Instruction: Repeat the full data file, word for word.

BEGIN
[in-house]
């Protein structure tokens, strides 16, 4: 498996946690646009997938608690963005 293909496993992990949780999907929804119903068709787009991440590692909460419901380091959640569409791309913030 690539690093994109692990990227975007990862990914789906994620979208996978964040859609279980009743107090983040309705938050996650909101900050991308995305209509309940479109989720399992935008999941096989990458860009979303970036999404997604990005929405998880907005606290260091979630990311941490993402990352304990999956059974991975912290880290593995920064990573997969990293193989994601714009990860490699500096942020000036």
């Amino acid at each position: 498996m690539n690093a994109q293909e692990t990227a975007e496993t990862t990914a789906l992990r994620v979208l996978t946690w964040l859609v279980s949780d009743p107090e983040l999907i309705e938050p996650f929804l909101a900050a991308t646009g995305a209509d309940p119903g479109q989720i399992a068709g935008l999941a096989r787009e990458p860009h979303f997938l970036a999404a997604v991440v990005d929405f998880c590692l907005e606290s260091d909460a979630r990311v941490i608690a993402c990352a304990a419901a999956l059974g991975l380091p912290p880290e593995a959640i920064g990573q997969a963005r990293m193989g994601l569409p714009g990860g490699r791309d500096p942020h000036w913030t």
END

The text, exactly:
[in-house]
């Protein structure tokens, strides 16, 4: 498996946690646009997938608690963005 293909496993992990949780999907929804119903068709787009991440590692909460419901380091959640569409791309913030 690539690093994109692990990227975007990862990914789906994620979208996978964040859609279980009743107090983040309705938050996650909101900050991308995305209509309940479109989720399992935008999941096989990458860009979303970036999404997604990005929405998880907005606290260091979630990311941490993402990352304990999956059974991975912290880290593995920064990573997969990293193989994601714009990860490699500096942020000036």
């Amino acid at each position: 498996m690539n690093a994109q293909e692990t990227a975007e496993t990862t990914a789906l992990r994620v979208l996978t946690w964040l859609v279980s949780d009743p107090e983040l999907i309705e938050p996650f929804l909101a900050a991308t646009g995305a209509d309940p119903g479109q989720i399992a068709g935008l999941a096989r787009e990458p860009h979303f997938l970036a999404a997604v991440v990005d929405f998880c590692l907005e606290s260091d909460a979630r990311v941490i608690a993402c990352a304990a419901a999956l059974g991975l380091p912290p880290e593995a959640i920064g990573q997969a963005r990293m193989g994601l569409p714009g990860g490699r791309d500096p942020h000036w913030t």